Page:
Some dogs see their ability to demand attention as confirmation that they are the "alpha", then become difficult to handle when told to "sit" or "down" or some other demand is placed on them. It is not their leadership status that stresses them out, it's the lack of consistency. They may or may not actually be alpha material, but having no one in the pack that is clearly the leader is a bigger problem than having the dog assume that role full time. Dogs are happiest when the pack order is stable. Tension is created by a constant fluctuation of pack leadership. EXTINCTION BURSTS Your dog already knows that he can demand your attention and he knows what works to get that to happen. As of today, it no longer works, but he doesn't know that yet. We all try harder at something we know works when it stops working. If I gave you a twenty dollar bill every time you clapped your hands together, you'd clap a lot. But, if I suddenly stopped handing you money, even though you were still clapping, you'd clap more and clap louder. You might even get closer to me to make sure I was noticing that you were clapping. You might even shout at me "Hey! I'm clapping like crazy over here, where's the money?". If I didn't respond at all, in any way, you'd stop. It wasn't working anymore. That last try -- that loud, frequent clapping is an extinction burst. If, however, during that extinction burst, I gave you another twenty dollar bill you'd be right back in it. It would take a lot longer to get you to stop clapping because you just learned that if you try hard enough, it will work.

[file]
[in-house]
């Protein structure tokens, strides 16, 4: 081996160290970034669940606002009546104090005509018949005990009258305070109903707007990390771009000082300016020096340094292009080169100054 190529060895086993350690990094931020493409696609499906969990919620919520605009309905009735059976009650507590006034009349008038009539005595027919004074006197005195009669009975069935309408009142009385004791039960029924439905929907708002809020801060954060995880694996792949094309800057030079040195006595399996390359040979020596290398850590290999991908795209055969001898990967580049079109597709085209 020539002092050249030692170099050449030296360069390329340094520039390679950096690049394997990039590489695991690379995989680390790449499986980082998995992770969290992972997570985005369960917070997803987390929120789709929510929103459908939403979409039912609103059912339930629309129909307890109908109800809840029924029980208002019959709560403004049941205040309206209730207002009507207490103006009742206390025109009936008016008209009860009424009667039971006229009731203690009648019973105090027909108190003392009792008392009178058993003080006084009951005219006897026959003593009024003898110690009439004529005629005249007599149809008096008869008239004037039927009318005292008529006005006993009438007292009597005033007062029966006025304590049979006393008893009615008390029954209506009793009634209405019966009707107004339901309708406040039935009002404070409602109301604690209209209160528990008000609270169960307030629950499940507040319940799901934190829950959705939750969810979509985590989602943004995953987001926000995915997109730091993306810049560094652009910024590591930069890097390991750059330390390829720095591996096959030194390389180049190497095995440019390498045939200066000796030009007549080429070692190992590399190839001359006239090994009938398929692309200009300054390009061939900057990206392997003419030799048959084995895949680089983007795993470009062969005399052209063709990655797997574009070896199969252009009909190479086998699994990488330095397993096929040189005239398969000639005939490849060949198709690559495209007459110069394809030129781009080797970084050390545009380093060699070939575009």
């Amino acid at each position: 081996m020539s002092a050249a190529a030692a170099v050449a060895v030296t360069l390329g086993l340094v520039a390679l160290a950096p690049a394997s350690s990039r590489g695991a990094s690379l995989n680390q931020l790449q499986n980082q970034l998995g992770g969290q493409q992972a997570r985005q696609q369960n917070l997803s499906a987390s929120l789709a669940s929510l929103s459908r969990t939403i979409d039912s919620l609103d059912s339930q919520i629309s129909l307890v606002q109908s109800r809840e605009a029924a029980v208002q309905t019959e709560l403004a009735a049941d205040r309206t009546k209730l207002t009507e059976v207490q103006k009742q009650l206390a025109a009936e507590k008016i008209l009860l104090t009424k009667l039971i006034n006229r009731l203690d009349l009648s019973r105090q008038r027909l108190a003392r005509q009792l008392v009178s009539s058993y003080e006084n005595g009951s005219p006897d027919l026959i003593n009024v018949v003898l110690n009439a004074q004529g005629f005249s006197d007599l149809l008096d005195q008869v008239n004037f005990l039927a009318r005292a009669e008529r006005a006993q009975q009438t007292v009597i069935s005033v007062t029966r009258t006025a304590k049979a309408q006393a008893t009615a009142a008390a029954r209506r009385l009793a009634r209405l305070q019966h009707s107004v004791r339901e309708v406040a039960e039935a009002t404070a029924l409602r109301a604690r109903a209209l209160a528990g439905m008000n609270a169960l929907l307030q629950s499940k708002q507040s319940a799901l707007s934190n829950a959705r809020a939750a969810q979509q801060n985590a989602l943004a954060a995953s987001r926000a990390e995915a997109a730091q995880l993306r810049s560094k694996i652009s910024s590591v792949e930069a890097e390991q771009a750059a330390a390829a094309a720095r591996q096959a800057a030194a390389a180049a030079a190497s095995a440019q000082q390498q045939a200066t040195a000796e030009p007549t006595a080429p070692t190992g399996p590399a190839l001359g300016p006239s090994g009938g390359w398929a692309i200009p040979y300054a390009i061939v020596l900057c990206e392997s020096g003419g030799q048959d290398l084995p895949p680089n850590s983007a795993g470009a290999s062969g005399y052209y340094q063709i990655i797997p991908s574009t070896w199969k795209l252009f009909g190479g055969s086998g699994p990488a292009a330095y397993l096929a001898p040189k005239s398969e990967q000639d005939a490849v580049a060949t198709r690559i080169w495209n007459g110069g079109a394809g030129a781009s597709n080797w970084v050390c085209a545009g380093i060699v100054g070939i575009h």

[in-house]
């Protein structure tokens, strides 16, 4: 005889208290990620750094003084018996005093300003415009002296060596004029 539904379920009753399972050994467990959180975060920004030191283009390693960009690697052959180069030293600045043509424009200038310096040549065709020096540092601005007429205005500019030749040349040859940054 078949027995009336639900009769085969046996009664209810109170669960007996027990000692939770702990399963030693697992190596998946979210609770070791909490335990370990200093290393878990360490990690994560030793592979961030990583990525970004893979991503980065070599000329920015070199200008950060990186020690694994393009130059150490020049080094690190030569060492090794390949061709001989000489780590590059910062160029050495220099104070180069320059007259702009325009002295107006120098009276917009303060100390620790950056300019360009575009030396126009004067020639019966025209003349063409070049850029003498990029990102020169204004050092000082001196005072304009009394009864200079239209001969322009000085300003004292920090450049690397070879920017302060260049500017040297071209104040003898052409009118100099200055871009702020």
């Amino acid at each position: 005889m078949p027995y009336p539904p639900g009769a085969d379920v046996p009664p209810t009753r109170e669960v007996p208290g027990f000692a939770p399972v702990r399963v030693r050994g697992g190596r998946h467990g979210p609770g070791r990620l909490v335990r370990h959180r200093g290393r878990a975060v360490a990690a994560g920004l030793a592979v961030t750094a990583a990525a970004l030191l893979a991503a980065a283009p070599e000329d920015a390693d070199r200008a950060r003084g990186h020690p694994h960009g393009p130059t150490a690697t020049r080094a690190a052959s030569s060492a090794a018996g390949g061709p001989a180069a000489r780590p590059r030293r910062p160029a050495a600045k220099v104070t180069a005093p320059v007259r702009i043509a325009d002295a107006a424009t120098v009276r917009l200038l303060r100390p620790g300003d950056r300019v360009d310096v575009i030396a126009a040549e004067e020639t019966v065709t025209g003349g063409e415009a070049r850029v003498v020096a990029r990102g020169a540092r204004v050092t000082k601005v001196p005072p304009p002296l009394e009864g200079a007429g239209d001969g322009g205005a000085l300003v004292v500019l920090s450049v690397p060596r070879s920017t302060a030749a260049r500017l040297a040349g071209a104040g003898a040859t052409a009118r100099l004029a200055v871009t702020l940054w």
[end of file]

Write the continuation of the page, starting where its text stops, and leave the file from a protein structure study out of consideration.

When your dog learns that the behaviors that used to get him your attention don't work any more he's going to try harder and he's going to have an extinction burst. If you give him attention during that time you will have to work that much harder to get him turned around again. Telling him "no" or pushing him away is not the kind of attention he's after, but it's still attention. Completely ignoring him will work faster and better.
YOU HAVE THE POWER As the human and as his owner you have control of all things that are wonderful in his life. This is the backbone of the NILIF program. You control all of the resources. Playing, attention, food, walks, going in and out of the door, going for a ride in the car, going to the dog park. Anything and everything that your dog wants comes from you. If he's been getting most of these things for free there is no real reason for him to respect your leadership or your ownership of these things. Again, a timid dog is going to be stressed by this situation, a pushy dog is going to be difficult to handle. Both of them would prefer to have you in charge.